Monday, January 27, 2014

January 27

As usual, we started of with a journal. After the journal, we took our literature terms test and graded the tests. After, we talked about the homework and the assignments due this week.
REMINDER: Literarure terms (List #4) is due this Friday (Jan 31st).
Literature analysis #1 is also due this Friday (Jan 31st).
Make sure to watch Dr. Tony William's lecture and take notes and post them to your blog.

Tuesday, January 21, 2014

January 21

Today, we wrote an in-class essay on the St. Crispin's Day speech, which doubled as a lit terms quiz. It took the entire period, so that's about it for today!

Monday, January 20, 2014

January 15-17

Wednesday, Thursday, and Friday were filled mostly with St. Crispin's Day speeches. If you feel like you could do better on your recitation if you had a second chance, feel free to record yourself reciting it and post to your blog. Also, even if you never got the speech memorized totally, make sure you know it well enough to write an essay about it on Tuesday! To learn about the context of the speech, see here; to learn about how the essay (and more importantly the AP exam) will be graded, see here.

Reminder: the first Literature Analysis of the semester is due at the end of next week (1/31) — make sure you're working on it now so you don't have to mad dash Thursday night!

Tuesday, January 14, 2014

January 14

In order to prepare for our St. Crispin's Day Speech, we were given a free day to work on memorizing the speech, journals, literary terms, or whatever else we needed to work on.

Monday, January 13, 2014

January 13

Today, we did a lit terms test. Aaaaaaaaaand that's about it. Early outs for the win and/or lose (depending on your opinion, let's just make this as ambiguous as possible so everyone agrees with me)

BTdubs: as we're nearing the AP Exam in May, it would probably be smart for us (as individuals and as a class) to focus on literature analysis books that have been used often on the AP exam to ensure ourselves the best chance possible of having the perfect book to write about for any given prompt. Lucky for us, Maddi has a good idea of each period going over one of the top 3 books as a class. What do y'all think?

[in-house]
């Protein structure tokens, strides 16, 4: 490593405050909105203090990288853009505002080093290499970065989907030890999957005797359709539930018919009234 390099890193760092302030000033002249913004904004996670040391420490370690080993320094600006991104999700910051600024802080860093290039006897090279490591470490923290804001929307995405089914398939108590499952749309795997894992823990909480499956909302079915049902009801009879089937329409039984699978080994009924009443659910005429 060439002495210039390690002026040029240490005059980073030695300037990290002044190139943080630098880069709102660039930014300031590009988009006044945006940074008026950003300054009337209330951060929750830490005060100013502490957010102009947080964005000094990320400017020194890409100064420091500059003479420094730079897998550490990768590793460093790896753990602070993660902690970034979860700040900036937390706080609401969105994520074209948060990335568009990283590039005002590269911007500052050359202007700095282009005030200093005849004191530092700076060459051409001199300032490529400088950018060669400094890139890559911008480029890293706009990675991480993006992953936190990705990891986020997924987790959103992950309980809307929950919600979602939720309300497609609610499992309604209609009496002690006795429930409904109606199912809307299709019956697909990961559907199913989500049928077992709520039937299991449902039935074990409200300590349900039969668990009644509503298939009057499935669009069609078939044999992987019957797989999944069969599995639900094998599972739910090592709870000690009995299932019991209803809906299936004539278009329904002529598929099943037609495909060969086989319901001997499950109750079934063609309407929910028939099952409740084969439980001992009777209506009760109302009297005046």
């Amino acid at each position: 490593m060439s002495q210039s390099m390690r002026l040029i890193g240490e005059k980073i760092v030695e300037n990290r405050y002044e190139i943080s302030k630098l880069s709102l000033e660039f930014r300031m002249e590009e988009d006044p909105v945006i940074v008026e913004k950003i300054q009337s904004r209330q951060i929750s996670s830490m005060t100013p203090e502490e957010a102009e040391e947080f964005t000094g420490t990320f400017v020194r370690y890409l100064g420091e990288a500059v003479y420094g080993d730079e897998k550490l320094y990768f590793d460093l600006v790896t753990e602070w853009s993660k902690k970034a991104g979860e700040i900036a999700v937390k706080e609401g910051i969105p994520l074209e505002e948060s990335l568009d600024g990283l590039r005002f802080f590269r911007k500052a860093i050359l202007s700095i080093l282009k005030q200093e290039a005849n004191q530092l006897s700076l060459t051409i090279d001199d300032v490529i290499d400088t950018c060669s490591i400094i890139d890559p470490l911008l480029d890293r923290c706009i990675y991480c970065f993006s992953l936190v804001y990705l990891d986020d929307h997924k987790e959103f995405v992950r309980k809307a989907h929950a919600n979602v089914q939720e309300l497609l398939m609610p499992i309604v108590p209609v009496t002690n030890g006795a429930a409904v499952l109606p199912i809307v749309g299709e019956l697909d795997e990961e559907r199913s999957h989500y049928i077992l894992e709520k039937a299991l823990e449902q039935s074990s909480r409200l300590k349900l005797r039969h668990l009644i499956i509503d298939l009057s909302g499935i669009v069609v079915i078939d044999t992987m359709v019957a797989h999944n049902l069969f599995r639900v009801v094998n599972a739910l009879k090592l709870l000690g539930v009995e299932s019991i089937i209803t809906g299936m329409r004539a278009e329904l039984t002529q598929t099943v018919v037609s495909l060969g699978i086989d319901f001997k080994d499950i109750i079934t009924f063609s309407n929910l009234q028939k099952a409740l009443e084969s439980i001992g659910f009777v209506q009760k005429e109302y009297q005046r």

P.S. Wanna know who's read what? Check it out!

Friday, January 10, 2014

January 10

I'm guessing today turned into a smattering of different things for the different periods, so I'll just talk about third, and if someone from fourth and/or fifth wants to contribute in the comments, you're more than welcome!

After our journal, Becky told us about Calvin Terrell's presentation (if anyone who was filming that today uploaded it to youtube, could you comment with the link?).

Then, since only a few people actually looked for the lit terms in the Siddhartha passage, we spent some class time to search for them in groups. We'll have a quiz on the first lit terms list on Monday.

After that, we watched the St. Crispin's Day Speech from Henry V, which we need to have memorized by Wednesday, January 15 (which is also the date of the Financial Aid Workshop in the cafeteria during 2nd period — you can stop by the College & Career Center for a prearranged absence form).

In the last two-or-so minutes of class, we marvelled at Dr. Preston's mini me. If you missed that, check it out!

Thursday, January 9, 2014

January 9

Today in class, we did something special with our journals. After answering today's prompt, we each exchanged our journals with a classmate. We read our partners' journals, and wrote commentary answering four questions: